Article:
Fiber to the home (FTTH) is a system which installs optical fiber from a central point directly to individual buildings such as residences and apartments. The deployment of FTTH has come a long way before subscribers adopt optical fibers instead of copper lines to achieve broadband Internet access. There are two basic paths to deploy high-speed FTTH networks: active optical network (AON) and passive optical network (PON). Then AON vs PON networks: what's the difference?
AON is a point-to-point network structure in which each subscriber has its own fiber-optic line that is terminated on an optical concentrator. AON network covers electrically powered switching equipment, such as a router or a switch aggregator, to manage signal distribution and direction signals to specific customers. The switch directs the incoming and outgoing signals to the proper place by opening and closing in various ways. The reliance of the AON network on Ethernet technology makes interoperability among vendors easy. Subscribers can select hardware that delivers an appropriate data transmission rate and scale up as their needs increase without the need to restructure the network. However, the AON network requires at least one switch aggregator for each subscriber.
Different from AON networks, PON is a point to multipoint network structure in which passive optical splitters are used to separate and collect optical signals. The fiber optic splitters allow the PON network to serve multiple subscribers in a single optical fiber without the need to deploy individual fibers between the hub and the end-users. As its name shows, the PON network does not include electrically powered switching equipment and shares fiber optic strands for portions of the network. Powered equipment is required only at the source and receiving ends of the signal.
In a typical PON network, PLC splitters are the core. A fiber splitter combines multiple optical signals into a single output, or the fiber splitter takes a single optical input and distributes it to multiple separate outputs. These splitters for PON are bi-directional. To be clear, the fiber signals can be sent downstream from the central office, broadcast to all users. And signals from the users can be sent upstream and combined into one fiber to communicate with the central office.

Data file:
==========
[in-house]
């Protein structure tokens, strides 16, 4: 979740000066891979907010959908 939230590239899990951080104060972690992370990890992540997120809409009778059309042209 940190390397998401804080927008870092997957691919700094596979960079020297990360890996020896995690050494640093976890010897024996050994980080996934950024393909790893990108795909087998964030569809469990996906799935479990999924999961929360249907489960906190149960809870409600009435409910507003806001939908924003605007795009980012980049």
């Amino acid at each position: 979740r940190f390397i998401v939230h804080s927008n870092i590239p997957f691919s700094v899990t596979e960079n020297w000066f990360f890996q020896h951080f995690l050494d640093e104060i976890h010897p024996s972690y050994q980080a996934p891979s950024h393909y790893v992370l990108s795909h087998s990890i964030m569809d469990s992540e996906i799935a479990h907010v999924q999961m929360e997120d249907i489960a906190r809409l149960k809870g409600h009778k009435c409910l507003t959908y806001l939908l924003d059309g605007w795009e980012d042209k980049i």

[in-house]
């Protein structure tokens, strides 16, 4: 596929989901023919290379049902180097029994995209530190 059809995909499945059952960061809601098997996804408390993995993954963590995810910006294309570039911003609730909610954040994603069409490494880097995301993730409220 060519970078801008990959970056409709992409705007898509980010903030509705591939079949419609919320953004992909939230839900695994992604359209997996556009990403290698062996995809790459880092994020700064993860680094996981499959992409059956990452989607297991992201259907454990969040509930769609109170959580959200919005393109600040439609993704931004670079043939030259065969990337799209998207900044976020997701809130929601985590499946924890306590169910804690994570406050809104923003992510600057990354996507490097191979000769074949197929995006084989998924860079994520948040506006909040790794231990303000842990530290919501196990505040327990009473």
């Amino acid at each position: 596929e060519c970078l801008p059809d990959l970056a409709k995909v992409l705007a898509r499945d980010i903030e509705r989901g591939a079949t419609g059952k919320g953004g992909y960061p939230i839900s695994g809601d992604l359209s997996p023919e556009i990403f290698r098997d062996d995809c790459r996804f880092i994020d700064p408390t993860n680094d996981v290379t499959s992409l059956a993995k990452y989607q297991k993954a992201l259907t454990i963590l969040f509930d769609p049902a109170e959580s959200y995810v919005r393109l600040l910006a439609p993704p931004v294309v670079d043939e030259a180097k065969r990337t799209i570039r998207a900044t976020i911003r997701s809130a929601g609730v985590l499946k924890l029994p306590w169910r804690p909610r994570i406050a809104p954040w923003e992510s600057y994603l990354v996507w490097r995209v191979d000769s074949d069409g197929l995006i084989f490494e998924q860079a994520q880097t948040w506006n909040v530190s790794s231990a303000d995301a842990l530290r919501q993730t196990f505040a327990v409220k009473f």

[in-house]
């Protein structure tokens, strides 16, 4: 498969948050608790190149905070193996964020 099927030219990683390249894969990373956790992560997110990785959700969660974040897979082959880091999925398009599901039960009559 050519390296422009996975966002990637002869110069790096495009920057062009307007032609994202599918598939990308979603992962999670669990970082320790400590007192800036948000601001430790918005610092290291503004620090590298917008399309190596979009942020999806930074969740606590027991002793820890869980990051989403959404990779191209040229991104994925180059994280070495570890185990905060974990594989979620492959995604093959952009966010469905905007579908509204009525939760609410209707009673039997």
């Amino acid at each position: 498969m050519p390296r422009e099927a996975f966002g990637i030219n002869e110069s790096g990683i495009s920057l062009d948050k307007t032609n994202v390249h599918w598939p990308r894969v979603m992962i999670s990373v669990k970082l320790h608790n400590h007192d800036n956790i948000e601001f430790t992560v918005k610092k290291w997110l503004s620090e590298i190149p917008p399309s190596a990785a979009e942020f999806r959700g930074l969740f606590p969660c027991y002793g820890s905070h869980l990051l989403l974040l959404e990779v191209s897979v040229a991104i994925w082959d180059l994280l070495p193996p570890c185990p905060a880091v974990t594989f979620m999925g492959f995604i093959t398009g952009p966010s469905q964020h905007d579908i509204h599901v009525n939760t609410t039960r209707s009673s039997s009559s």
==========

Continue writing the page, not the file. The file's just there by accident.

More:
Both PON and AON networks make up the fiber backbone in FTTH systems that allow people and businesses access to the internet. Before choosing between a PON or an AON, it's necessary to make clear the differences between them.
When it comes to the AON vs PON network, the main difference between them is the way the optical signal is distributed to each customer in the FTTH system. In an AON system, the subscribers have a dedicated fiber-optic strand, which allows them to get the same bandwidth that isn't shared. While in a PON network, users share the fiber optic strands for a portion of the network in PON. Thus people who use PON may also find that their systems are slower, as all users share the same bandwidth. If something went wrong within a PON system, it would be more difficult to find the source of the problem.
The biggest ongoing expense in a network is the cost of the powering equipment and maintenance. Compared with the AON network that is a powered network, PON makes use of passive components that require less maintenance, and no power is needed. So PON is less expensive than AON.
AON can cover a distance range of up to 90 km, while PON is usually limited by fiber cable runs of up to 20 km. This means that the PON subscribers must be geographically closer to the originating signal.
In addition, there are some other factors to consider if it is relevant to special applications or services. For example, radiofrequency and video services will be deployed, then a PON is typically the only practical solution. If all services are Internet Protocol-based, however, either a PON or an AON could be appropriate. If there are longer distances involved and providing power and cooling to active components in the field could pose a problem, then a PON may be the best choice. Alternatively, if the target customer is commercial or if the project involves multiple dwelling units, then an AON network may be a better fit.
When choosing between a PON or an AON, it is essential to consider what services are going to be delivered over the network, the overall network topology and who the primary customer will be. Many operators deploy a blend of the two networks under different circumstances. However, with the increasing demand for interoperability and scalability for networking, there is a tendency that network architecture would allow any fiber to be used interchangeably in either a PON or AON application as future needs dictate.